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SCOTUS News, Week of March 6th, 2017

The Court’s decision regarding Gloucester County School Board v. G. G. has dominated the news this week. We discuss this below. The Court also released three opinions this week. Let’s take a look at those first.

Opinions Released

– In a short, per curiam opinion in Rippo v. Baker, the Supreme Court clarified the conditions under which a judge should recuse. The petitioner, Rippo, had been denied post-conviction relief despite allegations of bias against the judge in his case. If biased, a judge is supposed to recuse themselves. The Nevada Supreme Court, the original court of appeal in this case, upheld that without evidence of judicial misconduct, a judge is not required to recuse. SCOTUS disagreed. They point out that the existence of evidence of misconduct is not the threshold for recusal. The threshold is lower. A judge must recuse any time “the probability of actual bias…is too high to be constitutionally tolerable.” The judgment was vacated and remanded.

– In Beckles v. US, the Court ruled on the constitutionality of a vague clause in the Federal Sentencing Guidelines (hereinafter: “Guidelines”). The void-for-vagueness doctrine is an important component of criminal law. In Johnson v. US, the Supreme Court ruled that a clause defining the risk of injury to a crime victim was unconstitutionally vague. This clause appeared in the Armed Career Criminal Act, under which Johnson was sentenced. In Beckles, petitioner argued that, because this clause also appears in the Guidelines, that it too is unconstitutionally vague. The Court disagreed.

As we forecasted many moons ago, the Supreme Court ultimately upheld the Eleventh Circuit’s ruling. The Court stated that the Guidelines are not unconstitutionally vague. Judges still have latitude to make discretionary decisions in sentencing, with the Guidelines serving as only, you guessed it, a guide. The discretion of a lower court to impose a sentence does not infringe an individual’s Due Process rights if a judge’s discretionary sentence falls within the statutory range that is constitutionally valid. A sentence that is legal under all applicable statutes would also be legal under the Guidelines. This fact nullifies the impact of the Guidelines’ residual clause. The Guidelines “guide district courts in exercising their discretion, but do not constrain that discretion.” (emphasis ours).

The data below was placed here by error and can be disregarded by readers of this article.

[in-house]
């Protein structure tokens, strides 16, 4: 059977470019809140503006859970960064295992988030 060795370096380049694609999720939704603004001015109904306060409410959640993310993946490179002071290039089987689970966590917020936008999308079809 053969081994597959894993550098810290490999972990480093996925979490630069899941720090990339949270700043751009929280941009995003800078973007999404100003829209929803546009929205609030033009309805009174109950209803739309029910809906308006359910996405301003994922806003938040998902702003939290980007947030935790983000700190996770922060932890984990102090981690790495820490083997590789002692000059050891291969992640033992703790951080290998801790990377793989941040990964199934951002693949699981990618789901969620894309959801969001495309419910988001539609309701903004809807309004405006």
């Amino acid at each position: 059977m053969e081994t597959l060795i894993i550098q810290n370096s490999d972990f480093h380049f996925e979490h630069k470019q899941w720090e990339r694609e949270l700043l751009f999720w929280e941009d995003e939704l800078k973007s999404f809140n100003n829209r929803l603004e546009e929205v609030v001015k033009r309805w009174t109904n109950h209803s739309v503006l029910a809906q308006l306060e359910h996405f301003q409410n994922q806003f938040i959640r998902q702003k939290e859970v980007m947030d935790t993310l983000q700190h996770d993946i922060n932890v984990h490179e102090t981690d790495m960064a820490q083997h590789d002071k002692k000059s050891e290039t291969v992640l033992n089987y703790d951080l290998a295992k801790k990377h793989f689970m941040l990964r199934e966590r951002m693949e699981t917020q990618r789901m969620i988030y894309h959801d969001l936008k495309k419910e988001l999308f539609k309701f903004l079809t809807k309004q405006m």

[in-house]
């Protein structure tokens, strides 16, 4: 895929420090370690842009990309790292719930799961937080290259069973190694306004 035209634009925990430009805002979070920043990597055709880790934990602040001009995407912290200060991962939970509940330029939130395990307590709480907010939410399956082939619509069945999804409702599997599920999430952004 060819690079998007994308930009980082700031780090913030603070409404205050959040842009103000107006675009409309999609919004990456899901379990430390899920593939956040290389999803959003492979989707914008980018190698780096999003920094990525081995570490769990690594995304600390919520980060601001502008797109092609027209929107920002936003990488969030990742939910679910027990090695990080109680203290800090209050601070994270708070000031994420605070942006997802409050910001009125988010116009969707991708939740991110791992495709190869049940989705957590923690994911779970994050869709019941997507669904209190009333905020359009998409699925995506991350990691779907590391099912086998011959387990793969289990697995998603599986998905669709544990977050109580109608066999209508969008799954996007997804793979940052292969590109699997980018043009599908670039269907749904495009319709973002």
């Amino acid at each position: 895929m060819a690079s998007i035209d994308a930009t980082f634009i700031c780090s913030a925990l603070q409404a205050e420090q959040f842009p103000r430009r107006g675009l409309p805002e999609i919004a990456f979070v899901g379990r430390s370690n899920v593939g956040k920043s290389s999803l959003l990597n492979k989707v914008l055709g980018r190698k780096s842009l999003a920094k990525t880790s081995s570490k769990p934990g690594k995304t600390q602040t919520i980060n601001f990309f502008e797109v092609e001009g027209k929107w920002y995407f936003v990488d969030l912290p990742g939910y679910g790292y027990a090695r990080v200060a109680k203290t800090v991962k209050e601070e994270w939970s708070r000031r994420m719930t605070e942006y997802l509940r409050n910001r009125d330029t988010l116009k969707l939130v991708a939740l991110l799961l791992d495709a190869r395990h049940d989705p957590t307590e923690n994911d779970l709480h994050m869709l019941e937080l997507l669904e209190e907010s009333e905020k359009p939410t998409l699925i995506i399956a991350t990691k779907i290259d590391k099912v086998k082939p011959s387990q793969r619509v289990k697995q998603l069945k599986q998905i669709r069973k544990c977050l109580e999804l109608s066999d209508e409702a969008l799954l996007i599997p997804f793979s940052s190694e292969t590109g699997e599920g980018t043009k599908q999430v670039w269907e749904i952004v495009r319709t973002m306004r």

The petitioner brought suit by claiming the Guidelines are unconstitutionally vague. The Justices declared that reasoning invalid. The Justices went on to say, however, that the Guidelines are still subject to constitutional scrutiny in other ways. In a separate concurring opinion, Justice Sotomayor elaborated on the ways the Sentencing Guidelines could be further scrutinized.

Pena-Rodriguez v. Colorado concerns the content of statements jurors make to other jurors behind closed doors. In this case, jurors brought evidence to light that one of their fellow jurors had made racially-biased remarks during their deliberation. The no-impeachment rule is a courtroom rule first created more than two hundred years ago. The rule prevents undue scrutiny of jury deliberations in order to ensure verdict finality, and safeguard a jury trial’s integrity. Every state and the District of Columbia use some version of the no-impeachment rule.